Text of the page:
Firefighters aim to retain cool on Israel's fieriest night
Lag Ba'omer is the firefighter's busiest time of the year. On the eve of the holiday they beef up their teams and go from one bonfire to another, warning the celebrators to keep away from trees, dried-out shrubs and high-voltage wires. The next day they look out for fires that haven't been put out properly.
"This is our night," says Haifa firefighter Shimon Lahav. "Suddenly everything we've dreaded the whole year happens - in an organized way. Bonfires everywhere, with the danger that they'll spread."
Lahav, 39, has dealt with hundreds of Lag Ba'omer bonfires in his 18-year career.
"People are aware that we're professionals whose duty is to protect their lives and prevent harm to them or their property," he says. "We wish them a happy holiday and ask them very nicely to move their fire to the left or right. People know my duty as a commander is to keep them and the environment safe."
Most people adhere to the firefighters' safety rules, and in recent years public awareness has risen, Lahav says. People take better care and make greater efforts to warn their children.
"This holiday gives us a chance to get to know people and to let them get to know us, because our organization and our lives, after all, are devoted to saving lives and property," he says.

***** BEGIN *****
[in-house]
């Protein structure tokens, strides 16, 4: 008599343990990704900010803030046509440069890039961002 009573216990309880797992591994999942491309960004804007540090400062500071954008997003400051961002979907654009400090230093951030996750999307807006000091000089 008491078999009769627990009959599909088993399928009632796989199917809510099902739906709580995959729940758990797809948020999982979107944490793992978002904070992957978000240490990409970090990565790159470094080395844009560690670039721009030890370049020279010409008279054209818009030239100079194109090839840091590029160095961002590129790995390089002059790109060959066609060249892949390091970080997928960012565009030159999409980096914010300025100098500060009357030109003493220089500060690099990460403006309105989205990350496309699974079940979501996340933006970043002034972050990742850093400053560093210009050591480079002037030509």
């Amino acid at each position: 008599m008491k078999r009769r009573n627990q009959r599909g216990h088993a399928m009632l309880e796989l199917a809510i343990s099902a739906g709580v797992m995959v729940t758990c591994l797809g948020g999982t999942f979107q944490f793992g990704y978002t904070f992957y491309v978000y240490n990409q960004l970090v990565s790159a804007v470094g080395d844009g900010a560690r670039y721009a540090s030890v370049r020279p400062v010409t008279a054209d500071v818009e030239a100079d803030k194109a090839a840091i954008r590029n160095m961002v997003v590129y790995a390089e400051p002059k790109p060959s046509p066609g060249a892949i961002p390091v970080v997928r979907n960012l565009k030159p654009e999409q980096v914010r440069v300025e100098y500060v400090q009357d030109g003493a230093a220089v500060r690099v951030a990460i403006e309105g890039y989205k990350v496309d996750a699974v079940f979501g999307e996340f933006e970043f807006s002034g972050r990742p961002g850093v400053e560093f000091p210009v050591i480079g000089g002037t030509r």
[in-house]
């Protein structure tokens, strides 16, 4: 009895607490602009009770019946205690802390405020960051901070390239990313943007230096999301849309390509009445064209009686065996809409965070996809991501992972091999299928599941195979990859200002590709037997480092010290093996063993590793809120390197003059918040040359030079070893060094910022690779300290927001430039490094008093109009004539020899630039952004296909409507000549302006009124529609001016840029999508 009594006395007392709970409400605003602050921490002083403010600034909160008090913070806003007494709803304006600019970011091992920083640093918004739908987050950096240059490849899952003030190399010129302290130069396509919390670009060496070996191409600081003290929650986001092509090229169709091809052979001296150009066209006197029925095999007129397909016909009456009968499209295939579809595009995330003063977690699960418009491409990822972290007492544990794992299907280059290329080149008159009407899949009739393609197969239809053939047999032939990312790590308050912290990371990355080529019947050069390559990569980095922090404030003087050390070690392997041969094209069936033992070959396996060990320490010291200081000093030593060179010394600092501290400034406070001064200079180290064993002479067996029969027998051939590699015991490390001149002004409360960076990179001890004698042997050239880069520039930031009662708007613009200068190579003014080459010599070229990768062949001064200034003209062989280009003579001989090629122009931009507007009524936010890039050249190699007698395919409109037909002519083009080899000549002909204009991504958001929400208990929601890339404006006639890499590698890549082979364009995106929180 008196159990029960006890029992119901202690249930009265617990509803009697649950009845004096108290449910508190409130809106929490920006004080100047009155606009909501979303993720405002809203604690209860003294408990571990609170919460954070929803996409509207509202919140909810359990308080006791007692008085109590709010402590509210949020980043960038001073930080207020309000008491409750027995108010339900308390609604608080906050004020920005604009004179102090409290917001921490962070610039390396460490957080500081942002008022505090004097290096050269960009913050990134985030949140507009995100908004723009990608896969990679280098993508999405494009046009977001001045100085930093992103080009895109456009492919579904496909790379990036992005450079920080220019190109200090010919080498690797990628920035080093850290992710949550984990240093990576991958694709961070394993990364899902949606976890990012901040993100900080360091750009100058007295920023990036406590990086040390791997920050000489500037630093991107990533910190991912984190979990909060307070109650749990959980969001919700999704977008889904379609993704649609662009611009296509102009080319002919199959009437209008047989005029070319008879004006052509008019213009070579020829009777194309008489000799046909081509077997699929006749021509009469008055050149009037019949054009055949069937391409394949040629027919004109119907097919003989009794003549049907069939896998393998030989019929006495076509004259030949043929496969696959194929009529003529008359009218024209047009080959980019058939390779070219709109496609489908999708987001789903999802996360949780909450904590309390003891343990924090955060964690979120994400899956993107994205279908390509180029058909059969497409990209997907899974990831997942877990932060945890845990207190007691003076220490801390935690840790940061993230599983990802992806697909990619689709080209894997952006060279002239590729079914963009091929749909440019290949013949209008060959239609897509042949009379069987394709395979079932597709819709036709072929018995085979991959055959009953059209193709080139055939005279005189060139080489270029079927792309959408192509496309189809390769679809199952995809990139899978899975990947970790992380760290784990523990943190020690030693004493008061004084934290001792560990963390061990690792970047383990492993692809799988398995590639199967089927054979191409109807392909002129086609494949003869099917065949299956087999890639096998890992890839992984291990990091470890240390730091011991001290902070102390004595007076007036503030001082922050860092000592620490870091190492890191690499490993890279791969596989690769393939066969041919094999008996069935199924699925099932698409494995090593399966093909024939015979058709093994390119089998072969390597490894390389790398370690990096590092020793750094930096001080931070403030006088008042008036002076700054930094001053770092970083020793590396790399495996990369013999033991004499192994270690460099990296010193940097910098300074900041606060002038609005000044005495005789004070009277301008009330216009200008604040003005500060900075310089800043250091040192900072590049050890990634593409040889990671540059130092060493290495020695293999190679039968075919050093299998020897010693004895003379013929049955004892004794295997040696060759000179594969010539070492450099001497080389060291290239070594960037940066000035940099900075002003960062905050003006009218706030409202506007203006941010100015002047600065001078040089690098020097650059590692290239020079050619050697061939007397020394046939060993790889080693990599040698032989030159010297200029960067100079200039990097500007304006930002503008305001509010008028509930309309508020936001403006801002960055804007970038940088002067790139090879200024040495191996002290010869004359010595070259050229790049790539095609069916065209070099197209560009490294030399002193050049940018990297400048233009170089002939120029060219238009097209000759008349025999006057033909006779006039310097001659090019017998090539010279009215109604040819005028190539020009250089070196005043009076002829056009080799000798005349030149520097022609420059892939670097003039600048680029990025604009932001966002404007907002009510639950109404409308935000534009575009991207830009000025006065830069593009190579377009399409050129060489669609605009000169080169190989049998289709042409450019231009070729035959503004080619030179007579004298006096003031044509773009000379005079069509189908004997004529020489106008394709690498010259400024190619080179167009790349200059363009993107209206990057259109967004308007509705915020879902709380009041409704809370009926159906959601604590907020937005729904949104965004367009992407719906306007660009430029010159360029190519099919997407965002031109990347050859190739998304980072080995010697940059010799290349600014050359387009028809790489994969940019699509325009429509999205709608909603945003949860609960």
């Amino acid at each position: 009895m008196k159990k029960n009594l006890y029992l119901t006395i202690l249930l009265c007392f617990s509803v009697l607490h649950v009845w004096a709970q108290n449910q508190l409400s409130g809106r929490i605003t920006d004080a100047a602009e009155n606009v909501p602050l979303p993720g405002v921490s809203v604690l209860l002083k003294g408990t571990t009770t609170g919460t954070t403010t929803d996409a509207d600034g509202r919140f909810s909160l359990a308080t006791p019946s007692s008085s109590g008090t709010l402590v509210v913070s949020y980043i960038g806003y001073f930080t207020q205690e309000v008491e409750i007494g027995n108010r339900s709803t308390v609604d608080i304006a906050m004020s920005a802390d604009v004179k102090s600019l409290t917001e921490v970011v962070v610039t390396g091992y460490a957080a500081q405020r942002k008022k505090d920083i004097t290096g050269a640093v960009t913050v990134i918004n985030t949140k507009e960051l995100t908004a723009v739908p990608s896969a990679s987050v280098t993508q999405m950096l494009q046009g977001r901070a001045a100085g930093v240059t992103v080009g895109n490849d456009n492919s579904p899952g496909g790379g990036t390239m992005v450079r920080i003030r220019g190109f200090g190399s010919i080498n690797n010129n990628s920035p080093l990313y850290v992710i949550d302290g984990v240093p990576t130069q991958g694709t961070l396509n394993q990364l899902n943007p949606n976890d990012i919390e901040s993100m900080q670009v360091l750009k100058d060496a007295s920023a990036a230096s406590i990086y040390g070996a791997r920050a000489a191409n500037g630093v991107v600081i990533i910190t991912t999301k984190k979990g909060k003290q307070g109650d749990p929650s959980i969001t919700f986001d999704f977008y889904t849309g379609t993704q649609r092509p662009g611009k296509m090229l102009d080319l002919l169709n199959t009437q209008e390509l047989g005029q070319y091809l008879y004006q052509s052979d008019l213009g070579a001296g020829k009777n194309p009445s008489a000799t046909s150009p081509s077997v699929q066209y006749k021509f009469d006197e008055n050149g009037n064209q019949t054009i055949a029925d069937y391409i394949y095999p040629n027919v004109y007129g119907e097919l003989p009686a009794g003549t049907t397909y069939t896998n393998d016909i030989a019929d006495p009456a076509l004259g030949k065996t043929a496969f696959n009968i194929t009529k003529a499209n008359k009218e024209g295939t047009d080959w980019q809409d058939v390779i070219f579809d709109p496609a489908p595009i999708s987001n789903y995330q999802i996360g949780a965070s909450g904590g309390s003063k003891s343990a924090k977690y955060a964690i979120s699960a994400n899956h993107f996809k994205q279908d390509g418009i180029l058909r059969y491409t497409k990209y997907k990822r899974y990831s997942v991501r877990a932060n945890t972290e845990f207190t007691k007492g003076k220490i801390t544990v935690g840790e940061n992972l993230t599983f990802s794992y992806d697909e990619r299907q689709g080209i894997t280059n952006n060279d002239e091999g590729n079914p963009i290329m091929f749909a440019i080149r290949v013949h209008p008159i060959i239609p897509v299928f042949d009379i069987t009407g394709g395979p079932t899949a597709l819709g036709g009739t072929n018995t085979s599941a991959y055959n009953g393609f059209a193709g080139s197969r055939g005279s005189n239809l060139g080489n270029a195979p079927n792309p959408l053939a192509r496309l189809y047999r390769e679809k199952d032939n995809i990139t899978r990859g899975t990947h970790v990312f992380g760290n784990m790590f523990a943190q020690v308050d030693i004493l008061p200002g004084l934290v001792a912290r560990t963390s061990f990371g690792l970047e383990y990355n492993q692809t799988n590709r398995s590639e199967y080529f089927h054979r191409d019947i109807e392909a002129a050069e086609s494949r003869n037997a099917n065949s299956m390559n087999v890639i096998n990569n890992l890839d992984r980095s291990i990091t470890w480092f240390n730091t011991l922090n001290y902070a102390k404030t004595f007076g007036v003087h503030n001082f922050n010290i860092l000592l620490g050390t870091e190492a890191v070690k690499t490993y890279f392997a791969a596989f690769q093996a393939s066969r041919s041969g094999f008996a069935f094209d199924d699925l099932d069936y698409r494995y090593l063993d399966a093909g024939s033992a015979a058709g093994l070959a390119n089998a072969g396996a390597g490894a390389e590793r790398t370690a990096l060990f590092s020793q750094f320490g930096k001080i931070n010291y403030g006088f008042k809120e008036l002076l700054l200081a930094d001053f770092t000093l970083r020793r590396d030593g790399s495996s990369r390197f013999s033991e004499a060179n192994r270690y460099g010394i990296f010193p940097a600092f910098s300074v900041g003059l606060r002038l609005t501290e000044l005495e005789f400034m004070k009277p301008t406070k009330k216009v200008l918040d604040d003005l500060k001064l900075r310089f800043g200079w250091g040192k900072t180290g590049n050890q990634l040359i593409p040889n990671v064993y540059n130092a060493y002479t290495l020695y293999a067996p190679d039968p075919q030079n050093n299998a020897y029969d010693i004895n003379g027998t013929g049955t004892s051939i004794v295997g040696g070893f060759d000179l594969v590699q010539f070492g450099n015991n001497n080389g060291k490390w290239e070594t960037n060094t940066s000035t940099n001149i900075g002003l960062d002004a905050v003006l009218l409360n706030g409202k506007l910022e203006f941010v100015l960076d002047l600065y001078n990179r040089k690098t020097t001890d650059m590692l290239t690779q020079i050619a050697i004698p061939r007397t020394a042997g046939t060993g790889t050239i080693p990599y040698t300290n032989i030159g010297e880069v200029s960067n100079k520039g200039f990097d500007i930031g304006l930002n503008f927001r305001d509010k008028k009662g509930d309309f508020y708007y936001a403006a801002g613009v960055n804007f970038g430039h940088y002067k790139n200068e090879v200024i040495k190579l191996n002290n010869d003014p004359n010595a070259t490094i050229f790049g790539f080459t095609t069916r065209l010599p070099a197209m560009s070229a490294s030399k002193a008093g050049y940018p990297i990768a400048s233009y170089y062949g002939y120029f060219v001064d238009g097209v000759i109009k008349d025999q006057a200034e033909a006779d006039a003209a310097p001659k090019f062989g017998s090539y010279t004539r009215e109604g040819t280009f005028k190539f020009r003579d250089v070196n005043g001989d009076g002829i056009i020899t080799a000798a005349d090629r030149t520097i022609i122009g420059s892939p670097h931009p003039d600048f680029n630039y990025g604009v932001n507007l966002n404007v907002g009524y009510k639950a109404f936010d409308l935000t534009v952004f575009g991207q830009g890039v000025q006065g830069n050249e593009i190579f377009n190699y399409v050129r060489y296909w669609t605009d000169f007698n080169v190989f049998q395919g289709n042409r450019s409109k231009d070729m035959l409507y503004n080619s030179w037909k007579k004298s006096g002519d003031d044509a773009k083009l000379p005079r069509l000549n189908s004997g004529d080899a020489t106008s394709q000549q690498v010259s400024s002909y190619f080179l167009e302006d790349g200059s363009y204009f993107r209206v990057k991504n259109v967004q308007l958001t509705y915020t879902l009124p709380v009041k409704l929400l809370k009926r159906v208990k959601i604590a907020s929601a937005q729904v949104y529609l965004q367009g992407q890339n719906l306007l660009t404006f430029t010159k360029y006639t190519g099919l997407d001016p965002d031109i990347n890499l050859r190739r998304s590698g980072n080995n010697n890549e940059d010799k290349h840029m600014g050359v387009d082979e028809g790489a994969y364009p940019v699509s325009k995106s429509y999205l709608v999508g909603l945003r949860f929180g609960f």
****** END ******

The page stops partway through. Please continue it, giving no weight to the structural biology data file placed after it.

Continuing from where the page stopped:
Asked if he minds not being treated as a hero, he says: "Our country is overflowing with heroes. There are soldiers and policemen. We don't get the credit, but we do receive daily positive feedback. What drives us is the daily gratitude of those we save. It's not easy being a fireman - putting yourself in danger, entering a place everyone is running away from. But it's slowly penetrating people's consciousness.
"On a visit in San Francisco I sat with a fellow firefighter and talked about work. I told him we had 35 firefighters in Haifa in charge of some 6,000 outbreaks a year. He turned white and couldn't understand how we do it. In the United States, 12 firemen are dispatched to the smallest incident in which people are trapped," Lahav says.
"With us it's five at best, two or three at worst. So slowly people are beginning to understand that we're the only sector that isn't fighting for money, but we ask for more people because ultimately it affects our ability to save lives."
Firefighters' greatest fear on this holiday is bonfires that are not put out properly.
"Such bonfires, with the wind the next morning after the people have left, can spread and cause fire and disaster," Lahav says. A few years ago, the morning after Lag Ba'omer eve, a woman parked over some burning embers left by revelers in her country-club parking lot. Half an hour later her car went up in flames," he adds.
"Most people celebrate the holiday sitting around bonfires with friends, with potatoes, talking in whispers and looking at the flames. They're internalizing the wonder that is fire."
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